Commentary: Total joint replacement in inhibitor-positive haemophilia: Long-term outcome analysis in fifteen cases

Danielson H1*, Ylinen P1, Yrjönen T1, Lassila R2

1Orton Orthopaedic Hospital, Invalid Foundation, Helsinki, Finland

2Helsinki University and Coagulation Disorders unit, Department of Haematology and Comprehensive Cancer Centre, Helsinki University Hospital, Helsinki, Finland

This commentary review discusses our publication referred above, as invited by the Journal of Immunological Science. Therefore, all data are already published and no new data are provided. The paper deals with 15 surgical cases, performed in 6 patients, which we have reported in the World Journal of Orthopedics.

Haemophilia is a rare inherited X-chromosomally linked bleeding disorder, affecting males. Its prevalence and treatment options vary internationally, associated with the resources of each country. Without replacement therapies of the inherited, deficient coagulation factor (F) VIII (in haemophilia A) and FIX in haemophilia B the disease causes permanent joint damage or other life- and quality-of-life threatening bleeding episodes, due improper haemostasis and wound healing. The prevalence of the two forms of the disease is 1-2:10000 in haemophilia A and 1:30000 in haemophilia B.

The treatment of haemophilia consists of intravenously administered FVIII or FIX as primary prophylaxis in children around the age of one year or after the first bleeds as secondary prophylaxis , but also on demand type of treatment is applied, particularly in countries with less resources or if the bleeding phenotype is mild (in 10-15% of patients). Without advent prophylaxis available, the burden of the disease to the child and family, and later throughout life, is significant, mainly affected by crippling joints, impaired quality of life, including senses of uncertainty and restriction.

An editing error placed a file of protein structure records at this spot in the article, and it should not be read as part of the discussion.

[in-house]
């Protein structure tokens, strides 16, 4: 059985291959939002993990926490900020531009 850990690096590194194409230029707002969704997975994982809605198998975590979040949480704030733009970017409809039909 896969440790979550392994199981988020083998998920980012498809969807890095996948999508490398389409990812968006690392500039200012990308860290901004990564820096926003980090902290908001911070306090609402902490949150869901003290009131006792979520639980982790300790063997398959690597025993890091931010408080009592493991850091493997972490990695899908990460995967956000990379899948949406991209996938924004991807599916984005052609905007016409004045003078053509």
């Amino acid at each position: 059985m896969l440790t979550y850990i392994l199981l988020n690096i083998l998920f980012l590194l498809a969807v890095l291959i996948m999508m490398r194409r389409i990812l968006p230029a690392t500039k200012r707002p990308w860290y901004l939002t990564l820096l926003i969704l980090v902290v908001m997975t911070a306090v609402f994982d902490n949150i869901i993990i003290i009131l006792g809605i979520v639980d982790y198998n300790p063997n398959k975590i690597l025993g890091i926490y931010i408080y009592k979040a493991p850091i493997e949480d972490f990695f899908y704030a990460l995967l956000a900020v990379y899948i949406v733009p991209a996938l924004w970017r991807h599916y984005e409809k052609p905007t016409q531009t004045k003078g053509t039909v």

Currently, the worst complication of haemophilia is the development of neutralizing antibodies, called inhibitors, against the replacement therapy, mainly targeting FVIII and hampering the management of severe haemophilia A patients. In haemophilia B the inhibitor rate is significantly lower but does occur. This detrimental immunological side effect of inhibitor development is due to the missing gene and exposure to the foreign protein. This usually occurs after the 20-50 first exposure days to the factor concentrate in a frequency of 15-40% of the patients, depending on their gene mutation and immunological, clinical challenges, such as the major bleeds, and viciously, therein the peak treatment moments with FVIII. Sporadic cases may also appear later in life around the age of 60 years via immunological acquired mechanisms, causing acquired haemophilia A (the main deficiency, but other coagulation factor inhibitors may occur). The primary management of inhibitors is immune tolerance induction (ITI), which consists of high doses of FVIII administration once or twice daily for several months, sometimes even years. If the expensive ITI succeeds, it will clearly reduce morbidity and costs in the future, the payback being highly beneficial. The majority (60-80%) of the patients regain the tolerance to FVIII.

Inhibitor development results in severe spontaneous major bleeding phenotype, which is currently managed with very costly therapies, so-called FVIII bypassing agents (BPA), i.e., activated prothrombin complex concentrates (aPCC) or recombinant active FVII (rFVIIa). Inhibitor patients have a poor quality of life, devastating joint disease and even shortened survival. The orthopaedic treatment options in inhibitor patients using the BPA became possible in high income countries during the past 20 years. The daily securing of the haemostasis with the BPA for 10-14 days and enhanced dosing during the rehabilitation markedly add treatment costs. There are only a few reports on joint arthroplasties in inhibitor-positive haemophilia patients. Generally, the focus is mainly on the immediate haemostatic outcome, and the long-term orthopaedic results are unreported. In our study, from 1991 to 2012, six haemophilia patients with inhibitors (two low; inhibitor titre < or equal to 5 Bethesda units (BU)/ml) and four high responders; inhibitor titre > 5 BU/ml) were operated. The 15 surgical procedures consisted of seven primary TKRs (two bilateral), one uni-condylar knee arthroplasty, one glenohumeral replacement, two ankle arthroplasties, three knee revision arthroplasties and one THR. The mean follow-up for patients with primary knee replacements (8 arthroplasties) was 7.3 years (0.3-20.3; SD 7.6). For the two ankle arthroplasties the follow-up was 6 and 7 years. For the THR and glenohumeral replacement the follow-up was shorter; 2 and 7 months, respectively.